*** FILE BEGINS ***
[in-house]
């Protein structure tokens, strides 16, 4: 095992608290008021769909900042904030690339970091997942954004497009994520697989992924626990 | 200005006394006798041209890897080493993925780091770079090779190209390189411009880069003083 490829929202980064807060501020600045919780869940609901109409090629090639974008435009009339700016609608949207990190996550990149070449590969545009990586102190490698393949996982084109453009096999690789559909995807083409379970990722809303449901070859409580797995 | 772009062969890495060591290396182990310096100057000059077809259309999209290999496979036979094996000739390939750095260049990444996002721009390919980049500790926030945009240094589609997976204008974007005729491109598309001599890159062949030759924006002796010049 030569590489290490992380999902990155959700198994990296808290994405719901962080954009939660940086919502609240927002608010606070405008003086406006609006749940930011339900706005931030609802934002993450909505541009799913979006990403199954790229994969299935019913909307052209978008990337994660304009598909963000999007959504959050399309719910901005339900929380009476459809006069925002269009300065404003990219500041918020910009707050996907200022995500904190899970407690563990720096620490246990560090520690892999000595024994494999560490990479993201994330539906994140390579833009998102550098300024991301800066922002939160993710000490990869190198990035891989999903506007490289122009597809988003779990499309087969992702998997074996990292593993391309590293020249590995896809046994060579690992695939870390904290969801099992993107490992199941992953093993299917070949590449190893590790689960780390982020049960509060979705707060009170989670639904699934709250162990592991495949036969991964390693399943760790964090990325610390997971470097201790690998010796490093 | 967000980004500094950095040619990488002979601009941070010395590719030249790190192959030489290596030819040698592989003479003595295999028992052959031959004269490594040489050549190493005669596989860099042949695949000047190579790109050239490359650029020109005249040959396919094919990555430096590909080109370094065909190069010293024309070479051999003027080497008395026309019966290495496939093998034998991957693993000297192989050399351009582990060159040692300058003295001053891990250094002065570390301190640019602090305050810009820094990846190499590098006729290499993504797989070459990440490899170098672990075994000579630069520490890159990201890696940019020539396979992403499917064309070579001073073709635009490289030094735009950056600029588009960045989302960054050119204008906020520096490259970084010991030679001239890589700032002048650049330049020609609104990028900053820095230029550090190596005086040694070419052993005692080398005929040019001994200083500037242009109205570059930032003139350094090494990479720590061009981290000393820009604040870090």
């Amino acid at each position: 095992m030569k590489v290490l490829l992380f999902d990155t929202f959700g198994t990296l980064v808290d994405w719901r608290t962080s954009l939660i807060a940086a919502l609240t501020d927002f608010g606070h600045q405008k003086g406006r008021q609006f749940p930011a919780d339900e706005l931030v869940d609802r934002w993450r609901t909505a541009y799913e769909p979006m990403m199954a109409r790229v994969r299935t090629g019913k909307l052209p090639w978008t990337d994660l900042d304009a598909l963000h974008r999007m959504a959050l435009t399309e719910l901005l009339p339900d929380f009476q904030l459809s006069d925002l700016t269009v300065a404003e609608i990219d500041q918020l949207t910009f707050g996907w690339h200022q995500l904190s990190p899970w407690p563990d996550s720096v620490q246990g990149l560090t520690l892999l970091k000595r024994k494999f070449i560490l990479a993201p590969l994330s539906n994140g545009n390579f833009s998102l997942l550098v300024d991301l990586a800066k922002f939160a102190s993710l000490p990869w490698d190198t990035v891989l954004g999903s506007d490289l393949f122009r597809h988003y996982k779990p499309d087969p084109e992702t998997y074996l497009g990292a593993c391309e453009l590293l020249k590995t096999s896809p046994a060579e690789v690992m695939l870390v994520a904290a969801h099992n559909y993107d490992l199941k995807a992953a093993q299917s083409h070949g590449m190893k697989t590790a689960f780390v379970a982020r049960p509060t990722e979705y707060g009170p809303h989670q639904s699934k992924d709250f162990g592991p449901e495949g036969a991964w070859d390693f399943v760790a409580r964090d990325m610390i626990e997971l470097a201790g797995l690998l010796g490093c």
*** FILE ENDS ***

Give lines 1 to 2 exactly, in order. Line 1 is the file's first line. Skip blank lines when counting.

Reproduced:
[in-house]
């Protein structure tokens, strides 16, 4: 095992608290008021769909900042904030690339970091997942954004497009994520697989992924626990 | 200005006394006798041209890897080493993925780091770079090779190209390189411009880069003083 490829929202980064807060501020600045919780869940609901109409090629090639974008435009009339700016609608949207990190996550990149070449590969545009990586102190490698393949996982084109453009096999690789559909995807083409379970990722809303449901070859409580797995 | 772009062969890495060591290396182990310096100057000059077809259309999209290999496979036979094996000739390939750095260049990444996002721009390919980049500790926030945009240094589609997976204008974007005729491109598309001599890159062949030759924006002796010049 030569590489290490992380999902990155959700198994990296808290994405719901962080954009939660940086919502609240927002608010606070405008003086406006609006749940930011339900706005931030609802934002993450909505541009799913979006990403199954790229994969299935019913909307052209978008990337994660304009598909963000999007959504959050399309719910901005339900929380009476459809006069925002269009300065404003990219500041918020910009707050996907200022995500904190899970407690563990720096620490246990560090520690892999000595024994494999560490990479993201994330539906994140390579833009998102550098300024991301800066922002939160993710000490990869190198990035891989999903506007490289122009597809988003779990499309087969992702998997074996990292593993391309590293020249590995896809046994060579690992695939870390904290969801099992993107490992199941992953093993299917070949590449190893590790689960780390982020049960509060979705707060009170989670639904699934709250162990592991495949036969991964390693399943760790964090990325610390997971470097201790690998010796490093 | 967000980004500094950095040619990488002979601009941070010395590719030249790190192959030489290596030819040698592989003479003595295999028992052959031959004269490594040489050549190493005669596989860099042949695949000047190579790109050239490359650029020109005249040959396919094919990555430096590909080109370094065909190069010293024309070479051999003027080497008395026309019966290495496939093998034998991957693993000297192989050399351009582990060159040692300058003295001053891990250094002065570390301190640019602090305050810009820094990846190499590098006729290499993504797989070459990440490899170098672990075994000579630069520490890159990201890696940019020539396979992403499917064309070579001073073709635009490289030094735009950056600029588009960045989302960054050119204008906020520096490259970084010991030679001239890589700032002048650049330049020609609104990028900053820095230029550090190596005086040694070419052993005692080398005929040019001994200083500037242009109205570059930032003139350094090494990479720590061009981290000393820009604040870090």